Psychosis is a real illness hidden away by decades of stigma and misinformation – and buried further underground amongst the empty promises and platitudes of Mental Health Awareness Week.

TW: Psychosis

@mugamnesty’s #MadCovidDiaries 19.5.2020

The Mechanisms of Psychosis

Given that psychosis is one of the most ignored and maligned aspects of mental health knowledge amongst the general public, I’d like to offer you my take on the matter – by explaining exactly how psychosis took hold of my mind and turned the world upside down and inside out.

I can’t explain hallucinations and I do not know what happens scientifically, but I can look back on my own experiences of psychosis with renewed health and perspective. I can recognise disrupted processes and patterns in my thoughts that occurred as the illness went on.

Each of these disrupted processes represents one cog in the huge machinery of a psychotic illness. There’s a ripple effect; once a cognitive process is altered, so are your perceptions and sensory thresholds, and then your conscious and subconscious reactions. It’s very unsettling.

For me, this was exactly how my delusions about the world “being unreal” began. I was fixated on ordinary objects, hyper aware of what was going on around me and what that might “mean.”

One of the most unpleasant things about psychosis is that the mind spirals and sprints through the day, as opposed to an ordinary stroll or the sluggish treacle drag of depression. Running on adrenaline, I became constantly frightened but didn’t know what was frightening me. My mind is usually overactive, but here it went way beyond.

In trying to subconsciously figure out what was frightening me, my mind listed everything as a threat; from commonplace objects such as a chair to everyday details of the world around us (puddles, or a cloudy sky). This initiated a process – a fast analysis of said detail, followed by a realisation of how and why that detail was either a threat or a sign.

A pair of jeans draped (instead of folded) over a chair signified that someone invisible was wearing them, and that invisible person would try to hurt me in the middle of the night. A pair of spectacles left innocently on a windowsill were watching me – the owner of the glasses was using them as a camera to spy on me.

Even looking at a desk would fuel the delusion that the world didn’t exist – how could a desk, with straight lines, made from a tree, used for working, exist? It was too good! Too good to be true, which was to say it wasn’t true at all.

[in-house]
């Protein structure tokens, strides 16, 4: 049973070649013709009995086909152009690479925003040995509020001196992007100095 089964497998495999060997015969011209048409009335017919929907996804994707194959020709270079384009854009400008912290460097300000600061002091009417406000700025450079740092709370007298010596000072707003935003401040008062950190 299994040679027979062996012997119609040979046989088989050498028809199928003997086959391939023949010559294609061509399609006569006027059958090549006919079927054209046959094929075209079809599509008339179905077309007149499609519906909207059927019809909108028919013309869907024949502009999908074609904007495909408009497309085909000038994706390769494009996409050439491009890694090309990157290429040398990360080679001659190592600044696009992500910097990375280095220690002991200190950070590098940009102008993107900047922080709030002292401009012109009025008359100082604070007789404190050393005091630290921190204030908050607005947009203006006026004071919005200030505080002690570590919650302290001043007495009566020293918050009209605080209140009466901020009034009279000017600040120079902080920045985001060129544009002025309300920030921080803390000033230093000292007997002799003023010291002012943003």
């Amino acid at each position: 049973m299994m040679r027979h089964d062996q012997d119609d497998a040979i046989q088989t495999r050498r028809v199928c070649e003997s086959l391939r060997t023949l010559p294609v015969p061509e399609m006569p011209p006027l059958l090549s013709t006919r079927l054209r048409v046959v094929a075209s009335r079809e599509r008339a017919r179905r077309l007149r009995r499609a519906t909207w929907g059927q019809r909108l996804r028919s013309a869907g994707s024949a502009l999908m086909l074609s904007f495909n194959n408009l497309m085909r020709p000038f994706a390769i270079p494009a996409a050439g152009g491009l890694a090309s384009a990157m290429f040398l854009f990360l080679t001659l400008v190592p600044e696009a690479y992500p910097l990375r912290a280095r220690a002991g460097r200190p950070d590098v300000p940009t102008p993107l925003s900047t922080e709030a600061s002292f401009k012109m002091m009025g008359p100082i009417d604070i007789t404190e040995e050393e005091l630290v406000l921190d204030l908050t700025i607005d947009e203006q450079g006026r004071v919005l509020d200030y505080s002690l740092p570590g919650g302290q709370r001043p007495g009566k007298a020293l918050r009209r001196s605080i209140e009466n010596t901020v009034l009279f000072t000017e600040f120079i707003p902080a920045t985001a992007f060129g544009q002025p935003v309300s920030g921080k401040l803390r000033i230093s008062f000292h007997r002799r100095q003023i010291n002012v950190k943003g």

The formation of my delusions happened both quickly, leaving me no time to analyse, and slowly, to the extent that I didn’t know I’d formed these ideas but somehow they were there. Psychosis has no rules and no logic. When I first became ill I spent days being hit by “realisations” – flying ideas and thoughts that were both paranoid and grandiose at the same time.

I’d write on the walls and on my arms, because I thought that was the only way I’d keep track of it all.

Retrospectively, I think the second episode of psychosis was freakier than the first. It was as if the illness itself knew how to play the game; how to trick me, and what would scare me. The initial fear of knowing that my world had gone awry mutated into something much larger; lack of perspective led quickly to lack of control.

As is often the case with psychosis, I didn’t really understand that I was unwell. I knew I was thinking and behaving differently from my past self – but again, that fuelled the fire. I was no longer my past self, never had been and that particular knowledge was evidence. When people interfered because they thought I was wrong, that was evidence that I was correct and doing the right thing. I was lost in solipsism – my mind and I were separate from the entire world (which I knew didn’t exist at all). It was deeply confusing and distressing.

When the second episode hit, it was as if I was avoiding exactly what happened with the first. Instead of existing alone, I glommed on to characters that I thought were just like me. I felt the despair of Expressionist artists when they painted their depression to the world. I became drawn to Franz Kafka despite never reading any of his works – I felt as though I knew him and he knew me. As happened in his work ‘The Metamorphosis’ I was convinced that instead of being transformed into a large insect, I had been transformed into a new person and my personality had been taken away from me. I was a different person than ever before. This was followed by the arrival of Franz Kafka himself, in my parents’ home, living in the downstairs bathroom in the form of a faceless man with an axe.

I’m still haunted by the thoughts and images from that second episode. I can’t fully explain what happened, although I know it was triggered by stress and depression. Psychosis can happen to anyone – and in a multitude of ways, with a huge range of symptoms, co-occurring illnesses and presentations. It will blow your mind.

As a society we have to understand how psychosis manifests as a symptom and as an illness; that it happens TO a person and does not represent who they are as an individual. We also have to be aware of predisposing factors, the variety in quality of available treatment options and the barriers that may exist in accessing those treatments. The language surrounding psychosis has to change – psychosis does not make someone a psychopath, criminal, schizo, sociopath, or psycho.

Psychosis is a real illness hidden away by decades of stigma and misinformation – and will be buried further underground amongst the empty promises and platitudes of Mental Health Awareness Week.

If you’ve enjoyed reading this blog, please consider donating to our Hardship Fund for people with a mental health condition who are in financial need during COVID19. Mad Covid is an entirely unfunded group.

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